SEP 2017

MedEsthetics—business education for medical practitioners—provides the latest noninvasive cosmetic procedures, treatment trends, product and equipment reviews, legal issues and medical aesthetics industry news.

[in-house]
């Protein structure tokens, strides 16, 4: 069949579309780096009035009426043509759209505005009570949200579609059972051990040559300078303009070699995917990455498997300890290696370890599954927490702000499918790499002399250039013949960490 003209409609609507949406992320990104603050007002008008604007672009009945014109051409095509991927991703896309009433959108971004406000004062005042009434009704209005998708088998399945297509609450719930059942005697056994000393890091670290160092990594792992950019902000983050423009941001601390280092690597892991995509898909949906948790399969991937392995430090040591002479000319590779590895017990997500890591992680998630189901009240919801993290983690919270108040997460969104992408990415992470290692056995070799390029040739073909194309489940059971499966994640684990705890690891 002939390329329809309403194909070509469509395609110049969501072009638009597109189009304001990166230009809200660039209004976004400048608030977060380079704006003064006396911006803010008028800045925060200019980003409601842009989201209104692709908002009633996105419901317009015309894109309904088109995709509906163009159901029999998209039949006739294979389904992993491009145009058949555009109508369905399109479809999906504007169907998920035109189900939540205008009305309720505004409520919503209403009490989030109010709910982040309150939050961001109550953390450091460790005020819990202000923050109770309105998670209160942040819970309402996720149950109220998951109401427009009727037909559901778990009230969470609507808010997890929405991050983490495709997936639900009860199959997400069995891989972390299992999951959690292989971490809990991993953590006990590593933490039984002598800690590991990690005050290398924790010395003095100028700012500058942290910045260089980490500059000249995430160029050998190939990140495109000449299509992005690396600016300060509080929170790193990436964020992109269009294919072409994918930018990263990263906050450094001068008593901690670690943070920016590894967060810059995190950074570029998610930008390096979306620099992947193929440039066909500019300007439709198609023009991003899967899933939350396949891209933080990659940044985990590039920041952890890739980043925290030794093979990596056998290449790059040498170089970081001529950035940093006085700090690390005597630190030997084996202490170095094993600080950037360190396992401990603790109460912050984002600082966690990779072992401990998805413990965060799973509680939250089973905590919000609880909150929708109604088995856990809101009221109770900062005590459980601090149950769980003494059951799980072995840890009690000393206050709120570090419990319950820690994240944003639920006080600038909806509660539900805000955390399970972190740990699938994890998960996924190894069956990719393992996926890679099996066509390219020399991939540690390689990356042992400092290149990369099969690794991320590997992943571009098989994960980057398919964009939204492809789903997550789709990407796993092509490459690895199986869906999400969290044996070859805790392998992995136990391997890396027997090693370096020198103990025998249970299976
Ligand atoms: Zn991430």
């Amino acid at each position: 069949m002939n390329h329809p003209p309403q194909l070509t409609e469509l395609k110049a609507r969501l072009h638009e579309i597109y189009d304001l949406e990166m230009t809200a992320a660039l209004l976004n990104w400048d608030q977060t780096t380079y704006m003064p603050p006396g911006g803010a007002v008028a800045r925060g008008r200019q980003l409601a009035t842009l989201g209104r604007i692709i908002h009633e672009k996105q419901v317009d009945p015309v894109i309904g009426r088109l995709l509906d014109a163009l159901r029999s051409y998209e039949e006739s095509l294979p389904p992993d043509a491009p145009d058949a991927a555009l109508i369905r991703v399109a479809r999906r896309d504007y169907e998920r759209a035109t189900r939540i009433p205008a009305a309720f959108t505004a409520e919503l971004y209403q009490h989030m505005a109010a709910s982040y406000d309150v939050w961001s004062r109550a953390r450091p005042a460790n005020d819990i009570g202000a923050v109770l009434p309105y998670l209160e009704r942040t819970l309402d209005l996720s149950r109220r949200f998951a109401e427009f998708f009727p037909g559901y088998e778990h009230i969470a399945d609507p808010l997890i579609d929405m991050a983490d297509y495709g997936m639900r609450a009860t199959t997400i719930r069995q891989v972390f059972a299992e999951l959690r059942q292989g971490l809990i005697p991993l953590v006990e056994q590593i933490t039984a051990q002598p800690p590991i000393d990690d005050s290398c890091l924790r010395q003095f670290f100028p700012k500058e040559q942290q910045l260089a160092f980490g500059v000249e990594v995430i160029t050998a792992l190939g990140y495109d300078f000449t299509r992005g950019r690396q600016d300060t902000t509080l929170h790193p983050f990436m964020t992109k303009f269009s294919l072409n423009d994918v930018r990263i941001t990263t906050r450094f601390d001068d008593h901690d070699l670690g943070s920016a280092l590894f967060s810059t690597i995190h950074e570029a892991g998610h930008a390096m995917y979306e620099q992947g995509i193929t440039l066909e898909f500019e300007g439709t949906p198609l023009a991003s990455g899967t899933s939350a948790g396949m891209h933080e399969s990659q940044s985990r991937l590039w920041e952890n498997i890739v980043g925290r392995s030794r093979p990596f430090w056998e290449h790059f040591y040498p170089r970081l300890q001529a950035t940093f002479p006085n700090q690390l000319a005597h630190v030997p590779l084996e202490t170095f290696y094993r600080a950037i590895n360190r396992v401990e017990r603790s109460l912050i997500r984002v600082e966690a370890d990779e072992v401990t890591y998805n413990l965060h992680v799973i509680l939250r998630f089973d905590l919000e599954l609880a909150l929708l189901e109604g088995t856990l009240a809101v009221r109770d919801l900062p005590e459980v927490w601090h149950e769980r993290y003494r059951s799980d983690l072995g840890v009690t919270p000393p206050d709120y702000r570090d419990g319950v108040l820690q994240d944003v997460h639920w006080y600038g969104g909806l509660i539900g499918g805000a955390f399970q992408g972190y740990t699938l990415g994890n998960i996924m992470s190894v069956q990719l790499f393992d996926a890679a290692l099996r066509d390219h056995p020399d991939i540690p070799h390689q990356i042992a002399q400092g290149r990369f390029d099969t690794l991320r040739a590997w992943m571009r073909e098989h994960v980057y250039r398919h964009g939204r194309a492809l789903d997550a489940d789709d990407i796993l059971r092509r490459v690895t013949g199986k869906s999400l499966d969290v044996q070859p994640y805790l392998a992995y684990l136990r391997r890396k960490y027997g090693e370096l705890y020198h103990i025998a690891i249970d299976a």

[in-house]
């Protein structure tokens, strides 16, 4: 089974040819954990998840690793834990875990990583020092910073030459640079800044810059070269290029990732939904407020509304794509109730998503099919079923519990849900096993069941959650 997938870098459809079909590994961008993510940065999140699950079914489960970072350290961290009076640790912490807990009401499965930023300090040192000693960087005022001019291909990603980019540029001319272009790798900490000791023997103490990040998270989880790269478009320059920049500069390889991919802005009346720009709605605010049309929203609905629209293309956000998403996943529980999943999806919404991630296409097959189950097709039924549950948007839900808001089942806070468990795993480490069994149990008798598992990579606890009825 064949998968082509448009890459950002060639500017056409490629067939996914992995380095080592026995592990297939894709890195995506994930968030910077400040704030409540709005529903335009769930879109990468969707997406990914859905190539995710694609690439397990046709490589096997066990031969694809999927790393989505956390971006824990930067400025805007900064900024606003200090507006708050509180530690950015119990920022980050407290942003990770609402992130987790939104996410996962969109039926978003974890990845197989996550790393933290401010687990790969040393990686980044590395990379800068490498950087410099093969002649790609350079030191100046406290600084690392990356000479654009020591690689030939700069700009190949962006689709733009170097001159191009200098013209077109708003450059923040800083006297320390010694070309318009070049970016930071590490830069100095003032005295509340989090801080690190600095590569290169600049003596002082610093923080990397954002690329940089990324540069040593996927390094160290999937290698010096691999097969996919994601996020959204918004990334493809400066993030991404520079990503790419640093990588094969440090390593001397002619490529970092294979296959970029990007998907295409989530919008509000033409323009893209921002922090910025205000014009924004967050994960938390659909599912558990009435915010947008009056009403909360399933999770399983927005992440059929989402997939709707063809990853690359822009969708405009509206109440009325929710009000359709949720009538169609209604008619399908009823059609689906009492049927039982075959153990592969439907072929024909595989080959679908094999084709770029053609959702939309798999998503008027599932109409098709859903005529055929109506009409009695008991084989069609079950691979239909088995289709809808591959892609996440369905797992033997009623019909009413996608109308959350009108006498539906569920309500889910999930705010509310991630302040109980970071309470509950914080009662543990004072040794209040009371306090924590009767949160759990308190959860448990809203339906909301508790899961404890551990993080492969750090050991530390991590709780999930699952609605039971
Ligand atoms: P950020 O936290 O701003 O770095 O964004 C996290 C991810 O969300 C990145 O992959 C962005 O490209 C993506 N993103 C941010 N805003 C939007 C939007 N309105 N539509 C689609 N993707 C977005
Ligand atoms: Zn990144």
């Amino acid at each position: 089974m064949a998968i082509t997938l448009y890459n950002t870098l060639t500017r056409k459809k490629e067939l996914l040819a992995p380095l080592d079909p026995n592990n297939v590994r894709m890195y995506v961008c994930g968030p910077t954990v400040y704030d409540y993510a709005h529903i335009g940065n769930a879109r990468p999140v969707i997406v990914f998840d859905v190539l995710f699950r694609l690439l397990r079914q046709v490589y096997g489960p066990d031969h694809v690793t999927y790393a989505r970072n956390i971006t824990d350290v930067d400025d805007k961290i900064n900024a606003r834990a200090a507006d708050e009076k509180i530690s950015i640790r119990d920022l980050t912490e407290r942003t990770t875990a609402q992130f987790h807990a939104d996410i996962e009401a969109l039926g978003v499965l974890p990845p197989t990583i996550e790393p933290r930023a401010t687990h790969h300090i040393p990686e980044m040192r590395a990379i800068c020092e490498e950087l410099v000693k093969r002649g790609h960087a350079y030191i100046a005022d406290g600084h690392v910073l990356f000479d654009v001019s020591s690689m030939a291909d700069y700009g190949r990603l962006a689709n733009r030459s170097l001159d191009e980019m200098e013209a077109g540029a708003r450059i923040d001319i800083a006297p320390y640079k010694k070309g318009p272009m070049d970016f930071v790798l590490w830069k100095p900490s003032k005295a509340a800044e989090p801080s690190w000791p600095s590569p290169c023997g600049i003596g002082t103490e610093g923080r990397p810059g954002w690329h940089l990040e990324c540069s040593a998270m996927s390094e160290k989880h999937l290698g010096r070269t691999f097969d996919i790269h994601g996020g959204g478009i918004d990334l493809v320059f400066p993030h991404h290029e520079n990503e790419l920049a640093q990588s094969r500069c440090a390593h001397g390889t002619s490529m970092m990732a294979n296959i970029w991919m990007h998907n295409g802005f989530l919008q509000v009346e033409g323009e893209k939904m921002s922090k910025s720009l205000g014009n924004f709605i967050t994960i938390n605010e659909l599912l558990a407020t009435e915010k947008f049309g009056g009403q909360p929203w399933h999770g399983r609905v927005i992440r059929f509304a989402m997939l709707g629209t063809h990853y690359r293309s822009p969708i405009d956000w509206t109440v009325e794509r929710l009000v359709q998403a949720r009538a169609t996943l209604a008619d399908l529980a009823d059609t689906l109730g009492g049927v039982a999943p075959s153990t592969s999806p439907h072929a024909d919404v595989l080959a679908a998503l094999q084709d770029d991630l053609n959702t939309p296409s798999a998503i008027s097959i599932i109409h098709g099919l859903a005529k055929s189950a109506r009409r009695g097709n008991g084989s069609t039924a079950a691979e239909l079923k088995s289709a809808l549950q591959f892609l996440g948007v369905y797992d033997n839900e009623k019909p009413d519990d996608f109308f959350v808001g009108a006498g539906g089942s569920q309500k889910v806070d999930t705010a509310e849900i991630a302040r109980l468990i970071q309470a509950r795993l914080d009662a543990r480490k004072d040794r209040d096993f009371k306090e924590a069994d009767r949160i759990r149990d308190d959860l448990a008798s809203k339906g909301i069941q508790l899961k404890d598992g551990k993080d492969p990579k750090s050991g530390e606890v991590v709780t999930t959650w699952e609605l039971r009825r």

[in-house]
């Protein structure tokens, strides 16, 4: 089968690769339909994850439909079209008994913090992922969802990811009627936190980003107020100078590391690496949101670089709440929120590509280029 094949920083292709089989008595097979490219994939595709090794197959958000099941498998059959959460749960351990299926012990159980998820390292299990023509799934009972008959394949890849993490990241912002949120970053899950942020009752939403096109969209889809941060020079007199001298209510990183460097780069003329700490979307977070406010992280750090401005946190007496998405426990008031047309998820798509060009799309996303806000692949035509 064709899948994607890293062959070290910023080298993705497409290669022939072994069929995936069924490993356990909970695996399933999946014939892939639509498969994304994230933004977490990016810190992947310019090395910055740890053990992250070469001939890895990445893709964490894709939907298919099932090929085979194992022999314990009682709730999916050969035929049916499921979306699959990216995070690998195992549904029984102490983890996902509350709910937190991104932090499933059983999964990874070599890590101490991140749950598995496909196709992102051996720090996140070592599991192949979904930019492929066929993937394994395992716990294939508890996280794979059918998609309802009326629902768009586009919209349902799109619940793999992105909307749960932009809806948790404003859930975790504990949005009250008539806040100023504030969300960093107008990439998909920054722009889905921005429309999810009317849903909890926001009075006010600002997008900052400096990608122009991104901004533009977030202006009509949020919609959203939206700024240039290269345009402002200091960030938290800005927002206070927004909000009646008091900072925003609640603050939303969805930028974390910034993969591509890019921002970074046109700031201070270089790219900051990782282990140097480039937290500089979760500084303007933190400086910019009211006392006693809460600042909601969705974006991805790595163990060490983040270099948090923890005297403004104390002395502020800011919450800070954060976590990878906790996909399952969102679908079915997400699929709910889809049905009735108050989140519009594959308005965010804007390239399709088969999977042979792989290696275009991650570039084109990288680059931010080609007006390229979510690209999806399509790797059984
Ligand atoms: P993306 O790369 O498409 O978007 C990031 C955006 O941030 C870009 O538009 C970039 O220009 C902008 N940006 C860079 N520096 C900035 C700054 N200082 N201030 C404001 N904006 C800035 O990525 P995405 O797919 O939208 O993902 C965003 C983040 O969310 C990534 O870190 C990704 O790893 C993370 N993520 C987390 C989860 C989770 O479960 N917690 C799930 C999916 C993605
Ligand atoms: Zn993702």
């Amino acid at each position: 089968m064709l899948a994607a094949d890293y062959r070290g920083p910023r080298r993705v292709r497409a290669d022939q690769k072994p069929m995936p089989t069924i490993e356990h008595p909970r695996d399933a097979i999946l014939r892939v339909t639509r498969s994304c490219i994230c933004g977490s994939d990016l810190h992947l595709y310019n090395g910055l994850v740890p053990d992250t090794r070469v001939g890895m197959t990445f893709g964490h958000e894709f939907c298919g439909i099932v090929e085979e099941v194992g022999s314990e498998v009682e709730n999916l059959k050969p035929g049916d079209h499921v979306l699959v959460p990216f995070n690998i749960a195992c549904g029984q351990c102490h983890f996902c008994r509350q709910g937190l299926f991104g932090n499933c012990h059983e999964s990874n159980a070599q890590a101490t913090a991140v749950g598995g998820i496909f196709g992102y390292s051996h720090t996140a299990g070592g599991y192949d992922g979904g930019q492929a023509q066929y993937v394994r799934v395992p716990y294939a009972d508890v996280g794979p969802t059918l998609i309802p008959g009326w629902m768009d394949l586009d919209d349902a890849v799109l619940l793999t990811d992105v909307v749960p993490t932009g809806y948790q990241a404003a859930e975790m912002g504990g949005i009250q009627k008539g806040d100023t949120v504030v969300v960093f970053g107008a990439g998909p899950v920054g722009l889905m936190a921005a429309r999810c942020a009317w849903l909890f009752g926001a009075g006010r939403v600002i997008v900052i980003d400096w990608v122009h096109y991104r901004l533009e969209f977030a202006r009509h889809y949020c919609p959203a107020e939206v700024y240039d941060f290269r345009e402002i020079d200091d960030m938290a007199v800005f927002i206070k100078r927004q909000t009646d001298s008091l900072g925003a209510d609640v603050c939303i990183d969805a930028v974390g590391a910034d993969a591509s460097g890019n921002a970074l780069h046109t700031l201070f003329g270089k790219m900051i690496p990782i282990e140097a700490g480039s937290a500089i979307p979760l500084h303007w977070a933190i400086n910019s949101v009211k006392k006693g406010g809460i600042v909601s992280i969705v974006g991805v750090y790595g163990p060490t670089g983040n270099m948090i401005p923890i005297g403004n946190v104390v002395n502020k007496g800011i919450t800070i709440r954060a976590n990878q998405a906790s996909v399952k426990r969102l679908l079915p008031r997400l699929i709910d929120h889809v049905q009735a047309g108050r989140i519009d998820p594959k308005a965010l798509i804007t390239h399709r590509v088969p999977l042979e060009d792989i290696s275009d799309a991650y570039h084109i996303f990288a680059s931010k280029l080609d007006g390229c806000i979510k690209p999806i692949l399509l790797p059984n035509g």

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20 SEPTEMBER 2017 | Med Esthetics LEGAL ISSUES LEGAL ISSUES Social media postings are designed to encourage interaction— but that interaction is not always positive. including its website, marketing and promotional materials. It should also include permission for the practice to exclusively use the results and proceeds of these materials. To protect against claims from a patient who later revokes consent, the form should also note that where the material has been uploaded to a social media website or other web- site, the use and contractual obligations may be perpetual and irrevocable, and that it may not be possible to ensure that all copies of the material are deleted or cease to be used, and that the practitioner is not responsible for doing that. Any revocation of consent must be in writing. INTENDED USES In some cases, practices may create procedure videos for their YouTube channels and then create shorter, abbreviated versions of the video for sites such as Facebook or Instagram. Before-and-after images of this procedure may also become part of your website gallery or social media pages. To protect your practice, regardless of where and how the materials will be used, the Release and Informed Consent should indicate that the provider and all designees have the right to use, incorporate, broadcast, distribute, reuse, publish, republish, alter and/or edit the material and/or the patient's name, likeness, voice and portrayal in whole or in part, severally or in conjunction with other material for any purpose and in any manner whatsoever as the provider so chooses in any and all media, now known or hereinafter devised, in any and all versions, throughout the universe and in perpetuity, as well as for promotion, merchandising, publicity and advertising. It is essential that the consent be broad enough to allow the provider to post the photograph or video in any format. The patient must execute a release with the understanding that all rights in and to the material, including the negatives, outtakes, sounds and the images contained therein, are the sole and absolute property of the provider. This includes ensuring that the patient expressly understands that he or she has no right to payment and that the provider does not need to request permission by the patient or any third party prior to any distribution of the materials. The form must also indicate that should there be a death or disability of the pa- tient after the release is signed, that the release shall survive the patient's death. Social media postings are designed to encourage interac- tion—but that interaction is not always positive. The release, therefore, must include a covenant not to sue the provider or practice for any claim or cause of action, whether known or unknown, for libel, slander, invasion or right of privacy, publicity or personality, or any other claim or cause of action, based upon or relating to the use of the material. FTC REGULATIONS Once the proper consent is obtained from the patient, prac- tices need to understand and follow regulations related to the use of patient images and testimonials. The Federal Trade Commission has stringent rules when it comes to physician advertising. It cannot be false, deceptive or misleading. So all before-and-after photographs must be accurately labeled to refl ect the procedure performed, the length of time between the photographs and whether the photos have been retouched. It is also important to note that the results depicted in the photographs are not a guarantee of any re- sults and that individual results may vary. If any patient is paid for the use of the photographs, this must be stated as well. If the subject is not a patient of the practice, there must be a disclaimer advising the public that the person photographed is not a patient. If your practice uses images from other physicians, manu- facturers or websites as your own, you must receive permis- sion from the owner of the images and pay any required fees for their use. © GETTY IMAGES

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